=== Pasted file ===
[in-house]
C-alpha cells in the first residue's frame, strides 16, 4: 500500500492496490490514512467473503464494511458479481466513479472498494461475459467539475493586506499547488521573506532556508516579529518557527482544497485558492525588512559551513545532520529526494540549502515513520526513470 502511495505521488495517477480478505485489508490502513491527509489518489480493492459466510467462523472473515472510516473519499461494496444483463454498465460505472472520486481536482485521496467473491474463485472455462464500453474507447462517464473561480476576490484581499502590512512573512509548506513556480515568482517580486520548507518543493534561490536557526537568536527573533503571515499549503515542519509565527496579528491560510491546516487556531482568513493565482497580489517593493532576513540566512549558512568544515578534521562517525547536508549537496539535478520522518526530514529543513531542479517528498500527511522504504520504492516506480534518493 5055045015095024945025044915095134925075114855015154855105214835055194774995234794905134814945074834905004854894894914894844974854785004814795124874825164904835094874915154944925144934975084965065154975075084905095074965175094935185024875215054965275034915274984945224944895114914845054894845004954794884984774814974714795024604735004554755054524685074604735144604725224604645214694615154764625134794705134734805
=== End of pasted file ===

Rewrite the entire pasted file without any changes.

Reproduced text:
[in-house]
C-alpha cells in the first residue's frame, strides 16, 4: 500500500492496490490514512467473503464494511458479481466513479472498494461475459467539475493586506499547488521573506532556508516579529518557527482544497485558492525588512559551513545532520529526494540549502515513520526513470 502511495505521488495517477480478505485489508490502513491527509489518489480493492459466510467462523472473515472510516473519499461494496444483463454498465460505472472520486481536482485521496467473491474463485472455462464500453474507447462517464473561480476576490484581499502590512512573512509548506513556480515568482517580486520548507518543493534561490536557526537568536527573533503571515499549503515542519509565527496579528491560510491546516487556531482568513493565482497580489517593493532576513540566512549558512568544515578534521562517525547536508549537496539535478520522518526530514529543513531542479517528498500527511522504504520504492516506480534518493 5055045015095024945025044915095134925075114855015154855105214835055194774995234794905134814945074834905004854894894914894844974854785004814795124874825164904835094874915154944925144934975084965065154975075084905095074965175094935185024875215054965275034915274984945224944895114914845054894845004954794884984774814974714795024604735004554755054524685074604735144604725224604645214694615154764625134794705134734805